3. No one should have been surprised by that situation.
  4. Anyone who thinks DCI is doing "exceptionally well" at a time when they are only drawing 16,000 to Finals and returning to the drum corps a fraction of the corps' overall expenses in producing the product DCI sells is delusional. DCI is keeping their head above water, barely. They have more mouths at their teats than they have resources to provide, and there's very little organizational focus on growing the audience past the existing moms and dads in the stands. There are no major corporate sponsors for the tour. The judging system is designed to allow a relatively small coterie of judges and designers to form mutual admiration societies that make moving up the competitive ranks almost completely impossible (that's not to say that the top corps aren't also the most accomplished in terms of design and instruction, but that in the visual and guard captions, especially, if you're not in "the club", your work is less likely to be rewarded fairly). And there's no one within the organization who seems to recognize that these issues are major problems, and is willing to stick a dagger in the heart of mediocrity and devise a plan for a radical reorganization of the competitive standards, the touring model, and the compensation system for the drum corps. DCI's a bake sale in a Hollywood world. They're keeping the doors open, but they're not exactly the next big thing.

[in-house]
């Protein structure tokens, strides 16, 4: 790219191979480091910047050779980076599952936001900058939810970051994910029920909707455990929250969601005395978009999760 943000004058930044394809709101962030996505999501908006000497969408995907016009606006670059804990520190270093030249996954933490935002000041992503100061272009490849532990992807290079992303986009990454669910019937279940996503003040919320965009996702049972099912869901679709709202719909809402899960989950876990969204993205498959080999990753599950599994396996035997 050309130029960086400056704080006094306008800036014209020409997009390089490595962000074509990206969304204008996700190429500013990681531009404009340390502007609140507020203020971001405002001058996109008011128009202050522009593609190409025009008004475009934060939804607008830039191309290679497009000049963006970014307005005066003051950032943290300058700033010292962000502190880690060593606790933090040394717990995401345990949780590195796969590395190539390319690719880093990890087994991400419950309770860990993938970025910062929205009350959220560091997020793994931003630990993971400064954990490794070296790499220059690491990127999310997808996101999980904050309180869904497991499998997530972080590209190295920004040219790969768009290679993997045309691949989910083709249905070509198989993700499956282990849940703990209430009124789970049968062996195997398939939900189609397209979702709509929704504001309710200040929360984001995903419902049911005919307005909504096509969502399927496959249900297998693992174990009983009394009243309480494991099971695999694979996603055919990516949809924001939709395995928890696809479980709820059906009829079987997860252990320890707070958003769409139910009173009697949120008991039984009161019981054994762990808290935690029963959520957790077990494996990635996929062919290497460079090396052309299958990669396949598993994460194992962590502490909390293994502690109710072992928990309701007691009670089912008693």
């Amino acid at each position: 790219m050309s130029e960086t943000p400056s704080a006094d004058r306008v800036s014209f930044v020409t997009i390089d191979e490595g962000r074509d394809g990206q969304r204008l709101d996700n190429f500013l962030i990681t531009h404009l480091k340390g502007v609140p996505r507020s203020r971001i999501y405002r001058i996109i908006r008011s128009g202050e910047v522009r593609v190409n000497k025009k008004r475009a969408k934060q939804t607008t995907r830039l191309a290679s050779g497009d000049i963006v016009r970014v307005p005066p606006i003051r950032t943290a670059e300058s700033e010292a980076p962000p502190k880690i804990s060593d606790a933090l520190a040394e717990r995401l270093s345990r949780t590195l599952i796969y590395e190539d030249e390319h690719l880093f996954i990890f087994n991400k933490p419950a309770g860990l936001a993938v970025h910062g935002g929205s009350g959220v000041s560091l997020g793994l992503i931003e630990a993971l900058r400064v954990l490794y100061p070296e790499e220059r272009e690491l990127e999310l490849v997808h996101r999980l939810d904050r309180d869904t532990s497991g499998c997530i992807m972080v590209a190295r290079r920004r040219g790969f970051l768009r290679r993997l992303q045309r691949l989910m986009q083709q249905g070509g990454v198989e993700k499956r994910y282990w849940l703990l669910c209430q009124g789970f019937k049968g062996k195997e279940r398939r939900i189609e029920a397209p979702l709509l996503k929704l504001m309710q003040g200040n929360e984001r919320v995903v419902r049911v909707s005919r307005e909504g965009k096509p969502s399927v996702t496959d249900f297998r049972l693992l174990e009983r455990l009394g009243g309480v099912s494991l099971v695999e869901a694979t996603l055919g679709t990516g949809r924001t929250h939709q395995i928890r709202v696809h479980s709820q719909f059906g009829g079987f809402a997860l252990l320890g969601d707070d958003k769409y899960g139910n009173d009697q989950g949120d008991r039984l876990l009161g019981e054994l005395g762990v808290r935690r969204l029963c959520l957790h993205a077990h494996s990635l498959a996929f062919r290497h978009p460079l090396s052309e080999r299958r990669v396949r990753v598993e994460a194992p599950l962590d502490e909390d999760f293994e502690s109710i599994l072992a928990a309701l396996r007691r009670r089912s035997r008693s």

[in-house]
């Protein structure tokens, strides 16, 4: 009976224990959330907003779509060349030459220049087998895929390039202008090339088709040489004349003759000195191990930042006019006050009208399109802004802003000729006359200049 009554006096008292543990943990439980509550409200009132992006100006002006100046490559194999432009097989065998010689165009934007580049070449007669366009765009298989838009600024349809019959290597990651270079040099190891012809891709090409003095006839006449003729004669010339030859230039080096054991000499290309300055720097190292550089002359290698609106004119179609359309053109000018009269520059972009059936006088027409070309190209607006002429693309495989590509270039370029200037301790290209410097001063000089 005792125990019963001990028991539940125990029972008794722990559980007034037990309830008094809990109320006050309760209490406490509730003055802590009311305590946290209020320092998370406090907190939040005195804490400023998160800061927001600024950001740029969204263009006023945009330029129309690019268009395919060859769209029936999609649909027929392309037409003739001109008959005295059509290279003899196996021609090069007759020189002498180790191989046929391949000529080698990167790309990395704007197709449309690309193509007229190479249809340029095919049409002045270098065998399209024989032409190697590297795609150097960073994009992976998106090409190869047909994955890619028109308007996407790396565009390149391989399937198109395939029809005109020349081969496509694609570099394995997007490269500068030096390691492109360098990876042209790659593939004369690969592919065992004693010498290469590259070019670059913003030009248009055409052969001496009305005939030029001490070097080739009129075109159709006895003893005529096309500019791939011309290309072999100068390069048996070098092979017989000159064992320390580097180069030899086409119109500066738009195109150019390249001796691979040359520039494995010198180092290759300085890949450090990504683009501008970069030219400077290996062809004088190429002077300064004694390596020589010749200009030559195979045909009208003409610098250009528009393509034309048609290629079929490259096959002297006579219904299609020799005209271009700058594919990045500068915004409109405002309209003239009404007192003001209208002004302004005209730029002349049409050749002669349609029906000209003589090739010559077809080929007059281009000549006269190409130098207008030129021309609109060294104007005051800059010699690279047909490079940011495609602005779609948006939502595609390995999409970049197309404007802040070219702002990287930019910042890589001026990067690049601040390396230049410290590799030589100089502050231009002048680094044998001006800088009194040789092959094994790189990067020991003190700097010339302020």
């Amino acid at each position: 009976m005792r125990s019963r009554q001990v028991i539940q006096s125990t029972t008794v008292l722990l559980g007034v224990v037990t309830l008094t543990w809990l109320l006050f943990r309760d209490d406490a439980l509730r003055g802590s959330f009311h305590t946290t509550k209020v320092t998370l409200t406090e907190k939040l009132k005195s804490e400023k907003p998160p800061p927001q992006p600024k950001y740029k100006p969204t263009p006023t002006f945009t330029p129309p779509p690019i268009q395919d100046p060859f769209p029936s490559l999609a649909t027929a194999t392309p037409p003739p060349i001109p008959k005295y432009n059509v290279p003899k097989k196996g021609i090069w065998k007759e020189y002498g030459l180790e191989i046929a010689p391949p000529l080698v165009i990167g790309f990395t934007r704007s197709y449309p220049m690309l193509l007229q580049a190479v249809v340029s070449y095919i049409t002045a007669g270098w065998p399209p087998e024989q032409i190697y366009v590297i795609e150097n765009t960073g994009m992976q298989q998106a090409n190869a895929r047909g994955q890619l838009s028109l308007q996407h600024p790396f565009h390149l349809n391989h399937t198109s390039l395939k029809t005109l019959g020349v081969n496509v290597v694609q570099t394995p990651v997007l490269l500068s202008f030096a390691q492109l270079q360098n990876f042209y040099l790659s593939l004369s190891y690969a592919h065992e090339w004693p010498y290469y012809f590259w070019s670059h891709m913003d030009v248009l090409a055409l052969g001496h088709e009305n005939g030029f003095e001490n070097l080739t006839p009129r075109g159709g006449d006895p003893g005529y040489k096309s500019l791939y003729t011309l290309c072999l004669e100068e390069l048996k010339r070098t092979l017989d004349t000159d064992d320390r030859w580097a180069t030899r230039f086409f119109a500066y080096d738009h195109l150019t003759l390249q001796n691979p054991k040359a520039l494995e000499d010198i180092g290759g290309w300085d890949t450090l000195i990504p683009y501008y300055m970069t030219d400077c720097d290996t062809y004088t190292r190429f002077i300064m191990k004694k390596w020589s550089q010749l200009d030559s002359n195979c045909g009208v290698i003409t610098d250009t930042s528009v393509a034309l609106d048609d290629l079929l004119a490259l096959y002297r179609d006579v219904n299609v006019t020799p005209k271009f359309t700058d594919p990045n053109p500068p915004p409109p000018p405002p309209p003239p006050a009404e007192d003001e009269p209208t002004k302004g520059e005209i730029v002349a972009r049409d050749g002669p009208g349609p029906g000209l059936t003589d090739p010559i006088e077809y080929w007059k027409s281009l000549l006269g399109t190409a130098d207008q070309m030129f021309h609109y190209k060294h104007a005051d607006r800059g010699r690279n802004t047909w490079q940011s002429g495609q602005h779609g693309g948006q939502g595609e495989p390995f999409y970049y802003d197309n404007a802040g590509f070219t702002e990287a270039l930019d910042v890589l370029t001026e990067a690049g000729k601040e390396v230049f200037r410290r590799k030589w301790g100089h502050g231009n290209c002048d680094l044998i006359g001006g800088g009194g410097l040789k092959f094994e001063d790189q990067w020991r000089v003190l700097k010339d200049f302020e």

5. Some of them are whiners, but it seems to cut across competitive boundaries.
  6. Which is one of the problems with DCI, as a concept. There's no financial incentive for some of the lower-ranking corps to improve their product and make themselves more sellable, and a limit to how much the more marketable corps can leverage their success in creating popular products. There are plenty of corps that are not necessarily tops, competitively, who would still benefit from this idea, and I'd think that TEP's themselves would also find it beneficial to have the chance to put together the bill that best serves their particular audience interests. But the current model of "central planning" from the DCI office is failing to give the corps themselves an ability to benefit from their excellence and the TEP's from maximizing their own ability to create first class events. Any fear that Blue Devils would demand $10,000 to show up would be put right by the reality that most event promoters couldn't afford to pay that much for a single corps (unless the event were happening at a big enough venue that the promoter felt that having BD there would be enough of a draw, in which case good on 'em). By the same token, if the Board of corps X discovers that their corps can almost never get more than the minimum fee, because event promoters don't feel they'll bring that much of an audience to the house, the Board would have an incentive to ask themselves what they have to do in order to boost their corps' marketability (not their competitiveness; their marketabilty). Give the corps an ability to leverage their own excellence, and you've taken away any need for Board room antics at the DCI level. They'll be more focused on doing what they can to maximize their paydays on the road, and less focused on trying to squeeze juice from a piece of fruit that isn't that big to begin with.